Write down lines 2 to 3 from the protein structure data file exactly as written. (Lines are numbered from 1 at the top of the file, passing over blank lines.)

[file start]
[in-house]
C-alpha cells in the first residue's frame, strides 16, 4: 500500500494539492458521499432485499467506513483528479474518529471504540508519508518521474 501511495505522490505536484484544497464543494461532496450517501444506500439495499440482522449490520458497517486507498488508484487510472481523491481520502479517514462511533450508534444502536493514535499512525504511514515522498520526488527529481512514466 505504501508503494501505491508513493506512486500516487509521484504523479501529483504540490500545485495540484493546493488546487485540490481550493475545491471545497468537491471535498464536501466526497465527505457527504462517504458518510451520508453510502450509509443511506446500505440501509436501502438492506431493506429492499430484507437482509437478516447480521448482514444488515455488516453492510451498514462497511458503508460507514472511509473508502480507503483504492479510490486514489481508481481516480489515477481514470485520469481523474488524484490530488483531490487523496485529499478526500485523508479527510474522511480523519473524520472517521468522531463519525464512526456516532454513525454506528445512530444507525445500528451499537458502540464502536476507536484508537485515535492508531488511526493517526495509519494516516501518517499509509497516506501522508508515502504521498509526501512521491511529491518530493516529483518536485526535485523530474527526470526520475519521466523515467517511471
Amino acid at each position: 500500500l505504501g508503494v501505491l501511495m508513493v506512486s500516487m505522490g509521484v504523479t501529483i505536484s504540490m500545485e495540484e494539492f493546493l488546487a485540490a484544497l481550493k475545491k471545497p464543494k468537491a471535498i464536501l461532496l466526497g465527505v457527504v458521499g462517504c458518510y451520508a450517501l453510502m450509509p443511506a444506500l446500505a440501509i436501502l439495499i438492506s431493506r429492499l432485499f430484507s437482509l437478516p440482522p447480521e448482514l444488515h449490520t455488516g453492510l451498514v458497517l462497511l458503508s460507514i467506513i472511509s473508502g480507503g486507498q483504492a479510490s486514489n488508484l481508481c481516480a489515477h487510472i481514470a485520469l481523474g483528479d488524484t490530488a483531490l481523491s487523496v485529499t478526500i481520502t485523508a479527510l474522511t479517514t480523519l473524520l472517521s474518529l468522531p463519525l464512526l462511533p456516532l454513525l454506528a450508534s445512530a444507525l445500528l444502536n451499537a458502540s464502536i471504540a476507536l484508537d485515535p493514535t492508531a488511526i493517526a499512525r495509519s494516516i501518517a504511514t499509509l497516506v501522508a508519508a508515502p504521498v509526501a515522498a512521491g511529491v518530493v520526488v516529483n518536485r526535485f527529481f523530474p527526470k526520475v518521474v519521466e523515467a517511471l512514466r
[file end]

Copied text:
C-alpha cells in the first residue's frame, strides 16, 4: 500500500494539492458521499432485499467506513483528479474518529471504540508519508518521474 501511495505522490505536484484544497464543494461532496450517501444506500439495499440482522449490520458497517486507498488508484487510472481523491481520502479517514462511533450508534444502536493514535499512525504511514515522498520526488527529481512514466 505504501508503494501505491508513493506512486500516487509521484504523479501529483504540490500545485495540484493546493488546487485540490481550493475545491471545497468537491471535498464536501466526497465527505457527504462517504458518510451520508453510502450509509443511506446500505440501509436501502438492506431493506429492499430484507437482509437478516447480521448482514444488515455488516453492510451498514462497511458503508460507514472511509473508502480507503483504492479510490486514489481508481481516480489515477481514470485520469481523474488524484490530488483531490487523496485529499478526500485523508479527510474522511480523519473524520472517521468522531463519525464512526456516532454513525454506528445512530444507525445500528451499537458502540464502536476507536484508537485515535492508531488511526493517526495509519494516516501518517499509509497516506501522508508515502504521498509526501512521491511529491518530493516529483518536485526535485523530474527526470526520475519521466523515467517511471
Amino acid at each position: 500500500l505504501g508503494v501505491l501511495m508513493v506512486s500516487m505522490g509521484v504523479t501529483i505536484s504540490m500545485e495540484e494539492f493546493l488546487a485540490a484544497l481550493k475545491k471545497p464543494k468537491a471535498i464536501l461532496l466526497g465527505v457527504v458521499g462517504c458518510y451520508a450517501l453510502m450509509p443511506a444506500l446500505a440501509i436501502l439495499i438492506s431493506r429492499l432485499f430484507s437482509l437478516p440482522p447480521e448482514l444488515h449490520t455488516g453492510l451498514v458497517l462497511l458503508s460507514i467506513i472511509s473508502g480507503g486507498q483504492a479510490s486514489n488508484l481508481c481516480a489515477h487510472i481514470a485520469l481523474g483528479d488524484t490530488a483531490l481523491s487523496v485529499t478526500i481520502t485523508a479527510l474522511t479517514t480523519l473524520l472517521s474518529l468522531p463519525l464512526l462511533p456516532l454513525l454506528a450508534s445512530a444507525l445500528l444502536n451499537a458502540s464502536i471504540a476507536l484508537d485515535p493514535t492508531a488511526i493517526a499512525r495509519s494516516i501518517a504511514t499509509l497516506v501522508a508519508a508515502p504521498v509526501a515522498a512521491g511529491v518530493v520526488v516529483n518536485r526535485f527529481f523530474p527526470k526520475v518521474v519521466e523515467a517511471l512514466r